Mumbai: Observing that the state government needs to “move beyond the conventional methods of compensating farmers affected by drought,” the Bombay High Court directed the Maharashtra and the Union governments to list their crop insurance schemes. The court asked the governments “whether the condition of compulsory insurance can be imposed while granting crop loans to farmers.”
A division bench comprising Justice Shantanu Kemkar and Justice MS Karnik directed the Maharashtra government to submit details of the arrangements it had made to help drought-affected farmers in the state. The court was hearing a suo motu petition on the increasing farmer suicides in Marathwada.
During the hearing earlier this week, the bench had pulled up the state government for its failure to consider suggestions and implement remedial measures suggested by interveners and the lawyer appointed by the court to assist it in the case.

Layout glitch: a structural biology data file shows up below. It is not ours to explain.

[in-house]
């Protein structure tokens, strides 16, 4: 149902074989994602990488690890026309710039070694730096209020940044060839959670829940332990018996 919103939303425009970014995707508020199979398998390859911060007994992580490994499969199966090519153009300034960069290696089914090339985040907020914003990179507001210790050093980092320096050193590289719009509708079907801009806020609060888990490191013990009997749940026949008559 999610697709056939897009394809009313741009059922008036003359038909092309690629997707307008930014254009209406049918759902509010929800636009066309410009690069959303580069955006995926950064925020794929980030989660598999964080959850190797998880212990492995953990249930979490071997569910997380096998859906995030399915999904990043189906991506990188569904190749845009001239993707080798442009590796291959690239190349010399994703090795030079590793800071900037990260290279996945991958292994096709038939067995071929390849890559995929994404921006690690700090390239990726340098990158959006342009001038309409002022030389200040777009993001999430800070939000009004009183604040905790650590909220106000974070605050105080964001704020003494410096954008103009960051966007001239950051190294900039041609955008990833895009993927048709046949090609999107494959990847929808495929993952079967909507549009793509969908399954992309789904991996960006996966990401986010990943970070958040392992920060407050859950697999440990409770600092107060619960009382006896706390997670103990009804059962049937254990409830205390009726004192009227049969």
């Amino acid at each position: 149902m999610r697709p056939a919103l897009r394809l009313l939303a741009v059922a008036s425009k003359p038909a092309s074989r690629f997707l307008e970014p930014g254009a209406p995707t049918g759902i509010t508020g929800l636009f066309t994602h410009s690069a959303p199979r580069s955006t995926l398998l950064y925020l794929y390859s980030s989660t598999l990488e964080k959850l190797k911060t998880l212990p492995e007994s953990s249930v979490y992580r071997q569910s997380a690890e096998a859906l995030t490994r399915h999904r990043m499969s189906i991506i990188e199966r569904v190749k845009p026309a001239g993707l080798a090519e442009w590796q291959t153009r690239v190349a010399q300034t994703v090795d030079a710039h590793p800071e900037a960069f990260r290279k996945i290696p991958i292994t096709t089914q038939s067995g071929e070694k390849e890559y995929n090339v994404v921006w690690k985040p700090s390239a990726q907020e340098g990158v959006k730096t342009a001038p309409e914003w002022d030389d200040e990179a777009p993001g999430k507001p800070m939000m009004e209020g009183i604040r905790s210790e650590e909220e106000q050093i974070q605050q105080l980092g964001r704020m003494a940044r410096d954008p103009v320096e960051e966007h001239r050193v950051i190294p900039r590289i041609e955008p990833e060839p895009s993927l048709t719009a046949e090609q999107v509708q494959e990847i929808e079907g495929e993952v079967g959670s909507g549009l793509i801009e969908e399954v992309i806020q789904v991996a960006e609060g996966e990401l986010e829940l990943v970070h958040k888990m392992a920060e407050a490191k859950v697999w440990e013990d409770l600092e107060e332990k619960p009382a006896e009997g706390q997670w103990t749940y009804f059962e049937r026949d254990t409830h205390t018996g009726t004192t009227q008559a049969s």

Advocate Ashutosh Kumbhakoni said that while the government had taken steps to provide drinking water in areas like Vidarbha and Marathwada, it had done little to move beyond “short term measures to address the plight of farmers, particularly in the peak summer months from March to June.”
Government pleader Abhinandan Vagyani said the state government had procured water tankers for the affected areas and had decided to extend financial assistance to farmers “out of the funds generated from the Jalyukta Shivar Yojna.” He said that less than 30 percent of the farmers in Maharashtra are currently covered under the centre’s crop insurance scheme.
The interveners in the case, who are agriculture experts and members of various farmers’ associations, informed the bench that there was an urgent need for the state to “increase budgetary allocations for irrigation.”
The high court has scheduled the PIL for further hearing on July 13.